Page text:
Clantastic: Sengoku Walkthrough Video

Map-clicking simulation Sengoku is out on September 13th and if you’ve been following its development, you already know why this is exciting. If you haven’t, allow me to summarise in a crude and reductive fashion. Sengoku is Shogun meets Crusader Kings, it’s Europa Universalis in Japan. Helpful to an extent, if you’ve played those games, but what’s more important than those comparisons is Paradox’s desire to emulate what is unique about the clans and culture of the period and place. That’s why it’s unfair to suggest Sengoku will be Crusader Kings with nothing more than a different hat and moustache. Behold the thrilling world of Feudal Japan in the video below.

I’m not being sarcastic. I find that genuinely exciting. There might not be any slowmotion deathcam shenanigans or overexcited yelling but there is a wonderful, player-controlled narrative being spun. That’s how grand strategy games impress me the most; by offering a world, real or imagined, and allowing it to develop and deviate, with my chosen nation or clan nothing more than a single actor on the stage.

It’s mostly new to me as well. The era that is. I’ve played games with samurai in, of course, and seen plenty of movies. But before I play Sengoku, I want to read books to patch up my knowledge. I genuinely think an understanding of the history makes things more interesting because this kind of storytelling only improves when the player can bring both imagination and knowledge to the table.


  1. Shar_ds says:

    May I recommned James Clavell’s Shogun (book and Tv series) as a good place to start?

    • Premium User Badge

      Adam Smith says:

      Thank you! All suggestions for my continuing education are gratefully accepted.

    • Peptidix says:

      Another nice book is Musashi by Eiji Yoshikawa

    • Abundant_Suede says:

      There’s the highly influential samurai epic Lone Wolf and Cub graphic novel series. Perhaps not what you were thinking of, but keep it in mind for when you find out how many pages Clavell’s Shogun has.


    • Memphis-Ahn says:

      Shogun: Total War is actually really handy in that sense. There’s a bunch of neat information about the Sengoku Jidai and the Art of War. Accompanied with Wikipedia articles (and anime/manga, if one bends that way) makes for a really educating experience. And not much reading is required, too.

    • bill says:

      You could also go with Musashi… but again it’s very long.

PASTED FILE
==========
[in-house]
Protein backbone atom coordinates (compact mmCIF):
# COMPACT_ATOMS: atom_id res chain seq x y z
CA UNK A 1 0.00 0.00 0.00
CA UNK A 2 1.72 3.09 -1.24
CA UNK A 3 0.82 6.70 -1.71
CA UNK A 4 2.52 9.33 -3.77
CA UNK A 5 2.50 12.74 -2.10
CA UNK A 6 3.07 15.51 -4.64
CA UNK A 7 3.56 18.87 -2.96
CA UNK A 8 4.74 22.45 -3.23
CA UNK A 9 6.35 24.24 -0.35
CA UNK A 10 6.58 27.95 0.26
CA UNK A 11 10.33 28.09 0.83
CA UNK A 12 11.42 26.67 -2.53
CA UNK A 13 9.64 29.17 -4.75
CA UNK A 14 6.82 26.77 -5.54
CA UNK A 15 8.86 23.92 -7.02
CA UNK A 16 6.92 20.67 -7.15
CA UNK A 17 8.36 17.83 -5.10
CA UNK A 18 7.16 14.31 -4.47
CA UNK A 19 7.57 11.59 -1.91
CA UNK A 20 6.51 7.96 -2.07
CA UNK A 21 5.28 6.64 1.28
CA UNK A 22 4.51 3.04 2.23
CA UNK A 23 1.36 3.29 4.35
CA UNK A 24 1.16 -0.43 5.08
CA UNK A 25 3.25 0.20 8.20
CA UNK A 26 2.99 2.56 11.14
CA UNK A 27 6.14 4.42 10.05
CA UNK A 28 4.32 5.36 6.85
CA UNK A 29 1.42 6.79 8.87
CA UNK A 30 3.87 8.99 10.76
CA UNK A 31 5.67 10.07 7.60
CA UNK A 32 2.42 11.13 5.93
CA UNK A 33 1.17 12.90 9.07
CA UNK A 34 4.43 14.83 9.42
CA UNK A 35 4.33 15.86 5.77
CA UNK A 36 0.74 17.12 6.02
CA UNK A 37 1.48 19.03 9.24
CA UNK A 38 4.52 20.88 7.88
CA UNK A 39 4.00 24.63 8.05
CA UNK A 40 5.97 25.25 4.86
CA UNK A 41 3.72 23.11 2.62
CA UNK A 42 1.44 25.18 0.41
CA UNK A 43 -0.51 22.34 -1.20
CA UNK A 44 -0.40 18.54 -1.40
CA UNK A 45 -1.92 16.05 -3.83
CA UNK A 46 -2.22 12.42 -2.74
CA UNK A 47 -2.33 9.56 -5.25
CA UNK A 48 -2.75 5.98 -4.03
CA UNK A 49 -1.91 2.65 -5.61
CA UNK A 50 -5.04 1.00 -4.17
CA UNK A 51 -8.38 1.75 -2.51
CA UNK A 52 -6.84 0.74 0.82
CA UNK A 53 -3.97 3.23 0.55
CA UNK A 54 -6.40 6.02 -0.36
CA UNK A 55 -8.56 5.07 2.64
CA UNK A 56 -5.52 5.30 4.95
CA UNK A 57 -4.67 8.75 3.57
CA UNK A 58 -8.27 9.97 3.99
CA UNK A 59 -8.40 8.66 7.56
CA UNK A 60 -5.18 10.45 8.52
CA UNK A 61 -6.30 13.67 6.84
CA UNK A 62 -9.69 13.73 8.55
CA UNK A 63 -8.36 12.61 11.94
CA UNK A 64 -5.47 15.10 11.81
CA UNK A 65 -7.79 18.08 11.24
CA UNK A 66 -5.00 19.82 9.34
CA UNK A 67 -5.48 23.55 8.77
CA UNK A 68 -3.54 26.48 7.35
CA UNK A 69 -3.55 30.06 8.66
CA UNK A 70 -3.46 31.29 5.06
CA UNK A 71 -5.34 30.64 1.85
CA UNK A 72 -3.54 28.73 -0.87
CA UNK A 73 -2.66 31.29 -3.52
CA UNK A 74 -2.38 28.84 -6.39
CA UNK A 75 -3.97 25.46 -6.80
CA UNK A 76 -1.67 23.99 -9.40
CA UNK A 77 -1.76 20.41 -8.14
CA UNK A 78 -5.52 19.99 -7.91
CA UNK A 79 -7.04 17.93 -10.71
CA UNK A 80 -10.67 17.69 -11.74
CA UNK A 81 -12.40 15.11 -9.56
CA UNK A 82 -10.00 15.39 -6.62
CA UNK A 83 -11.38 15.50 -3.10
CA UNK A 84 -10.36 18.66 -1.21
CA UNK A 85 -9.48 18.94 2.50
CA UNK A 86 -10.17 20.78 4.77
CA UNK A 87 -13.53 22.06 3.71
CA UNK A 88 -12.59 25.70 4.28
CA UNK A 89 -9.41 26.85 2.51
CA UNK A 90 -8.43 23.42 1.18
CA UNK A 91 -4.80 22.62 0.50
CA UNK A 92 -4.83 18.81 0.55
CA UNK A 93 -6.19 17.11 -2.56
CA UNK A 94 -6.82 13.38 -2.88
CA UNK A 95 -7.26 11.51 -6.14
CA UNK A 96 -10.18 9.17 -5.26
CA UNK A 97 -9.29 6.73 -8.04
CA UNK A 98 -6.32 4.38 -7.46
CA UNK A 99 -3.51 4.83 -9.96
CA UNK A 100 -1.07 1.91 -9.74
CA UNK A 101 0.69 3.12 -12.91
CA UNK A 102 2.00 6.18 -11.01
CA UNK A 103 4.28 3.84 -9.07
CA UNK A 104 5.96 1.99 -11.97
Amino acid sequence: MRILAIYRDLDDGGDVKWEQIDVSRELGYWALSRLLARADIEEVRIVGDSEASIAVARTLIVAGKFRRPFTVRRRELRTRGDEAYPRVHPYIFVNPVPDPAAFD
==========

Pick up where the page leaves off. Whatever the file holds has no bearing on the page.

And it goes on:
For a quicker option:
      Watch the Samurai trilogy. (based on Musashi, influence on kill bill) and most Kurosawa samurai movies (Ran and Kagemusha being the two that spring to mind – big influence on star wars (before it sucked) – darth vader’s helmet being based on one of the samurai (whose name i can’t remember))

    • bookwormat says:

      +1 for James Clavell’s Shogun (the book!).

    • fn8rd says:

      “Shogun” is nice and all, but if you prefer a more historic take on the actual (and true! (brackets ftw!)) story, read “Samurai William” by Giles Milton (link to, a great-to-read more historically accurate view on this.
      Did you know, f.i., that one of the last big uprisings against Tokugawa power happened under christian flags (f…ing papists!)?
      They didn’t quite make it, though :)

    • unimural says:

      Regarding sengoku period, I’d rather recommend Taiko by Yoshikawa instead of Musashi. Taiko is about Toyotomi Hideyoshi, a important Japanese figure at the end of Sengoku period. He’s also the source for one of the characters in Clavell’s Shogun (which is worth your while).

      If you’re interested in a more textbook like approach, there’s a Gold Rush Games pen and paper rpg called Sengoku, the sourcebook of which is actually quite good. There’s a large section detailing life in sengoku period Japan. And it’s fairly cheap as paperback.

      link to

      There’s also a website called Samurai Archives, which has some sengoku era bios and trivia, but doesn’t help with an overview.

      link to

    • protorp says:

      Nthing Shogun; its story of British sailor shipwrecked in Japan in the early 17th century is made even more powerful when you learn that the author’s fascination with Japan and its alien nature to outsiders stemmed from his time spent as a POW in Changi prison during WW2.

    • Kamos says:

      There seems to be a lot of people knowledgeable about Japan here. I know this is offtopic, but does someone know if there are “historical fiction” books set on the classic eras of Japan (Yayoi, Kofun, Asuka, Nara and Heian periods)? Thanks!